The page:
World Economy

Draghi Ready for One More QE Sprint

Draghi Ready for One More QE SprintDraghi Ready for One More QE Sprint

The jolt Mario Draghi is set to give the eurozone economy may well be his last, economists say.

The European Central Bank president will announce an extension of asset purchases on Thursday at the current pace of €80 billion ($84 billion) a month, according to most economists in a Bloomberg survey. 

Slowly accelerating inflation and a moderate but steady recovery will then give Draghi room to start tapering by late 2017, three quarters of the respondents said.

Policy makers have become more vocal on the risks and limits of their ultra-expansionary stance, in a sign that a discussion about scaling back bond buying is drawing closer. Even so, the decision on quantitative easing comes just days after an Italian referendum brought down Prime Minister Matteo Renzi. That suggests looming elections in Europe will deter governments from overhauling their economies, keeping the onus on the ECB to ensure sufficient stimulus.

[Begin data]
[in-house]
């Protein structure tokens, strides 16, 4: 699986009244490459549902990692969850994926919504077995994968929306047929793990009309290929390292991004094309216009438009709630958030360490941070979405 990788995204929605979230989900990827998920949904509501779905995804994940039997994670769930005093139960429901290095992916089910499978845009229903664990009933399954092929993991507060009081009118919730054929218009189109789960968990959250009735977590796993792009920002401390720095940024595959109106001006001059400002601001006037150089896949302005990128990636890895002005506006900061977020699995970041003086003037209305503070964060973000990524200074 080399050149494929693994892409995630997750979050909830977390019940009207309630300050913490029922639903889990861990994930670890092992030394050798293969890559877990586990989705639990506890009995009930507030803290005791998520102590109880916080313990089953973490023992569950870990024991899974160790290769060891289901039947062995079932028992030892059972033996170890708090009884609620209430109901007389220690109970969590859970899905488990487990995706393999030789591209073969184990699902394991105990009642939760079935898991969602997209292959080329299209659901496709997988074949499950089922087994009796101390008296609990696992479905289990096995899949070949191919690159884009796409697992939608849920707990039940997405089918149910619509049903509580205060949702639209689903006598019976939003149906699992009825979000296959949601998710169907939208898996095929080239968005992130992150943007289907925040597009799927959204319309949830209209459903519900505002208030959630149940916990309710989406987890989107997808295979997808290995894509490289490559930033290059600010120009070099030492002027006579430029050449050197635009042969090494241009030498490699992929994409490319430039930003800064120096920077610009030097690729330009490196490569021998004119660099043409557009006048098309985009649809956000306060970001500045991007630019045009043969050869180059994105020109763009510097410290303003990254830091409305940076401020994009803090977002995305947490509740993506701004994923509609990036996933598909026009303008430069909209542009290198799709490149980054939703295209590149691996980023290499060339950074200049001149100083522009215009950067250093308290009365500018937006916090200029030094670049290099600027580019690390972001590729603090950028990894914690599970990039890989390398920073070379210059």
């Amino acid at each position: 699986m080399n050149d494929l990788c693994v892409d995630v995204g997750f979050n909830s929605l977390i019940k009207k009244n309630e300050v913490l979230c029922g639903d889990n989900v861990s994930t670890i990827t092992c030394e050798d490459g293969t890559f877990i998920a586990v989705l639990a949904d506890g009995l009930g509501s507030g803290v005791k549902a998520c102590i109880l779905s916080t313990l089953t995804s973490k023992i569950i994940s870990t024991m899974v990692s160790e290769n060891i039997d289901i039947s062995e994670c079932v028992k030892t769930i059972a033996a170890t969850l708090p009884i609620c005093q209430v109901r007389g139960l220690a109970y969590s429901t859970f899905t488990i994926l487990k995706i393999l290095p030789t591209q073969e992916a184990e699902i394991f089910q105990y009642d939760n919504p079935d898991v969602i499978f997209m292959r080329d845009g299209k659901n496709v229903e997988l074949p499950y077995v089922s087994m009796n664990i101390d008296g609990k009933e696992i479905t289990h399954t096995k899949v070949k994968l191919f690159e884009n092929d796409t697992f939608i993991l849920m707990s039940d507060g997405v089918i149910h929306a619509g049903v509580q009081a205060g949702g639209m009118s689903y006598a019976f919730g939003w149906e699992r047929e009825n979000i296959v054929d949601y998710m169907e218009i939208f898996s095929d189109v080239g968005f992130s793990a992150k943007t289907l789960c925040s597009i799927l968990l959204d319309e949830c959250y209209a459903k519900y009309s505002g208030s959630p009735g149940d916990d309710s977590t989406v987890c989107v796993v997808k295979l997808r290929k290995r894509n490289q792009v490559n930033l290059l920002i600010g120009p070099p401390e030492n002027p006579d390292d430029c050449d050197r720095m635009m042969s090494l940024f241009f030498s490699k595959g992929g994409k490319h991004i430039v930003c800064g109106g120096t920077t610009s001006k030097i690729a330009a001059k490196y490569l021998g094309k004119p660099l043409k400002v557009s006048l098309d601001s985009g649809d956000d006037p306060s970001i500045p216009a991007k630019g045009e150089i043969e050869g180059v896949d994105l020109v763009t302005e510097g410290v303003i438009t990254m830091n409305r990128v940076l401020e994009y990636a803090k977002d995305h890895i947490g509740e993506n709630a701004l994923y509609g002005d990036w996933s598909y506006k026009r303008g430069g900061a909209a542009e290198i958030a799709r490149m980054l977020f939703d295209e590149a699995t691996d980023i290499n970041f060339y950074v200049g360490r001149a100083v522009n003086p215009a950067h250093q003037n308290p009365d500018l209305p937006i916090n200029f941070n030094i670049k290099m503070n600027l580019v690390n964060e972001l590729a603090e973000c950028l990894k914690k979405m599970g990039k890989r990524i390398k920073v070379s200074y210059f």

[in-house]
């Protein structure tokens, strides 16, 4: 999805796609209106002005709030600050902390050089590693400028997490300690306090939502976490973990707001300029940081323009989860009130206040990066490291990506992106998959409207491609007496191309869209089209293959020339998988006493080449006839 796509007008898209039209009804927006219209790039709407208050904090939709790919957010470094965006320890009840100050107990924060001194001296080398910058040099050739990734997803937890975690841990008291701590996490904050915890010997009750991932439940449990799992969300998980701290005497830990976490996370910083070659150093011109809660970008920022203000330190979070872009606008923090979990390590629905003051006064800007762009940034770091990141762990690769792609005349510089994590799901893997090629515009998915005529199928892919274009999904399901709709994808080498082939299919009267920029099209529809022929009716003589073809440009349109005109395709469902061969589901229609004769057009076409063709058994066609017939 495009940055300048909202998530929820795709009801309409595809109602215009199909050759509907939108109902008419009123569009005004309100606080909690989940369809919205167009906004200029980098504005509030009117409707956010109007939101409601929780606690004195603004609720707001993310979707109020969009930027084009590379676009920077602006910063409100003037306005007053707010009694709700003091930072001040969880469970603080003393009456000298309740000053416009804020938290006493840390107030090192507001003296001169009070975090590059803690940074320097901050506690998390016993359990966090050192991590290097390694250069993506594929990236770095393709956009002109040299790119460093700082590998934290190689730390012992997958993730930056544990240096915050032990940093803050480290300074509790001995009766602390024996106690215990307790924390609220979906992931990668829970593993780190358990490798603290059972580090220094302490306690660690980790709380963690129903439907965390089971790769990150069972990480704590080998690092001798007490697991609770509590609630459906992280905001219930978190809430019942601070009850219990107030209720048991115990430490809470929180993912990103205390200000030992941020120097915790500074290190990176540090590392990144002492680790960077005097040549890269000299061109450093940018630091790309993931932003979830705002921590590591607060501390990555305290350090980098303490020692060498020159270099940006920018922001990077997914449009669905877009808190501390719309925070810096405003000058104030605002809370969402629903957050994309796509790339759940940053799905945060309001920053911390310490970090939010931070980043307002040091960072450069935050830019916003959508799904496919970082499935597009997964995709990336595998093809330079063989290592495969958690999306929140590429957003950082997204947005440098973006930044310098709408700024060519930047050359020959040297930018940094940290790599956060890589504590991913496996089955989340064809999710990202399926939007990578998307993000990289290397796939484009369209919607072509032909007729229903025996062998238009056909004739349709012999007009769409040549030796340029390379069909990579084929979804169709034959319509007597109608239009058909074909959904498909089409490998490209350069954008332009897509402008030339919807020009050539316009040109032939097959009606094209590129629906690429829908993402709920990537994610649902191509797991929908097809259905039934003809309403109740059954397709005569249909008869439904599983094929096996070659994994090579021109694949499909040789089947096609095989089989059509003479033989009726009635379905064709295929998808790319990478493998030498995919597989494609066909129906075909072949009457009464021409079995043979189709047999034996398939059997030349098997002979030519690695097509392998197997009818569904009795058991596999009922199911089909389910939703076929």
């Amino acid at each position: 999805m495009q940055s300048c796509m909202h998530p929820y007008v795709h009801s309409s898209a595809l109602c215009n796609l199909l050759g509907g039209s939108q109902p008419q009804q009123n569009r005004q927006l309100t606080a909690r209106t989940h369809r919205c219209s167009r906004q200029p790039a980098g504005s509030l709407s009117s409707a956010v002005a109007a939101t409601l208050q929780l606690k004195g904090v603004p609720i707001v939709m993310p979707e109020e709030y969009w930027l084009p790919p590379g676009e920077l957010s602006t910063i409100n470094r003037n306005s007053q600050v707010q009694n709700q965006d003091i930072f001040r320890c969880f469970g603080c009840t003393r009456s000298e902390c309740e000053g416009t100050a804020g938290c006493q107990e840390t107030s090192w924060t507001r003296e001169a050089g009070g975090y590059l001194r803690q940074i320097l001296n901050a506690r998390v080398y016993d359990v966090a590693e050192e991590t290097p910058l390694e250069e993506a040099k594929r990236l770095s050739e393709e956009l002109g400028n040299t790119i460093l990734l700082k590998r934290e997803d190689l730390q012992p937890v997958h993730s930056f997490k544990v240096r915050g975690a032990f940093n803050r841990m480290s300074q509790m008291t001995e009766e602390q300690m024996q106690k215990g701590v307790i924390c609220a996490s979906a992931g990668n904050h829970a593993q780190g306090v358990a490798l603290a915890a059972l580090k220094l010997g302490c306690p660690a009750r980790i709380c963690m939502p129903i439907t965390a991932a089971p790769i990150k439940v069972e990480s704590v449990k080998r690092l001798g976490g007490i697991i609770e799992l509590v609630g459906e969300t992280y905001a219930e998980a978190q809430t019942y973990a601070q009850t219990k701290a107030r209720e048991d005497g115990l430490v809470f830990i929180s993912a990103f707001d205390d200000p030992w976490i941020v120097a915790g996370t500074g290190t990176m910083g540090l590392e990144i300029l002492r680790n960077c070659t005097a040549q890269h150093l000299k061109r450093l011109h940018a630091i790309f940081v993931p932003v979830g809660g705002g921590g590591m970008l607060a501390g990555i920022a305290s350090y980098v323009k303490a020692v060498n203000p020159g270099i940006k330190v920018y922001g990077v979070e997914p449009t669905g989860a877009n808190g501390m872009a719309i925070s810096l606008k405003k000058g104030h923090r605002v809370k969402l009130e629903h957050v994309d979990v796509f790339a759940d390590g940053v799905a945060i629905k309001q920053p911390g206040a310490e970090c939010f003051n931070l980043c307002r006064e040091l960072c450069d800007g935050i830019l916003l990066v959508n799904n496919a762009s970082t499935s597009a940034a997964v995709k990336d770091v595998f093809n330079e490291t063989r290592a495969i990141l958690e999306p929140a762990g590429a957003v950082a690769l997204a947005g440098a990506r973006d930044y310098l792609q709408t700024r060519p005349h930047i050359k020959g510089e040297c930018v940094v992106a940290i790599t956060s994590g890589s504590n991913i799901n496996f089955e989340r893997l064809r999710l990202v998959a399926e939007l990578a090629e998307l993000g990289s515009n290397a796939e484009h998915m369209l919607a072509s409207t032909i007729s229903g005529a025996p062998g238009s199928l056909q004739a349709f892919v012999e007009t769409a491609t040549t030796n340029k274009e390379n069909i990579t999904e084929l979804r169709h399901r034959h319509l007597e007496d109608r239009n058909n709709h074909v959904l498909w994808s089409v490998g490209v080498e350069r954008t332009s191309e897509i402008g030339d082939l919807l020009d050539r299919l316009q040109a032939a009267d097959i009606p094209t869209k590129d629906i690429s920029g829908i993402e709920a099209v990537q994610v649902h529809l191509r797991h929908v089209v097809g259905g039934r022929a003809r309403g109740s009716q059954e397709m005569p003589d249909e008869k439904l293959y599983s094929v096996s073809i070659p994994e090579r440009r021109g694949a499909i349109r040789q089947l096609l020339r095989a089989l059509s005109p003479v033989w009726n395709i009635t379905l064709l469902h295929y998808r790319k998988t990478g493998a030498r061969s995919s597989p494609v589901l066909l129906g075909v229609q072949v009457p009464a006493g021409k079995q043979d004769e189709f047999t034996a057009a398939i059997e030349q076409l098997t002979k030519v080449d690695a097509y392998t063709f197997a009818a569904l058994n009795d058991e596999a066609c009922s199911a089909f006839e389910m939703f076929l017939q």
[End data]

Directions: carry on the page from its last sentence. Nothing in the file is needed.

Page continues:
“The ECB will extend asset purchases of €80 billion a month for an additional six months beyond the current planned termination date,” said Ben May, an economist at Oxford Economics in London. “That said, with the economy still growing at a healthy pace by eurozone standards and headline and core inflation likely to rise steadily in 2017, we expect December to be the last major unconventional policy package from the ECB.”

Of the 53 economists surveyed from Nov. 28 to Dec. 2, 89% expect the central bank to announce fresh stimulus or QE changes after its Thursday meeting.

The ECB will keep the pace of purchases—currently scheduled to run until at least March—unchanged “at least initially” and “might communicate that they retain the freedom to adjust this if conditions change,” said Claus Vistesen, chief eurozone economist at Pantheon Macroeconomics Ltd. in Newcastle, England. “This will be a difficult balancing act, and markets won’t like that.”

Draghi might tread carefully after last year’s December policy announcement fell short of investor expectations and markets sold off. While their calls for government support have grown louder, officials have committed to keep their stimulus in place until the recovery is self-sustained and inflation on an upward trend.

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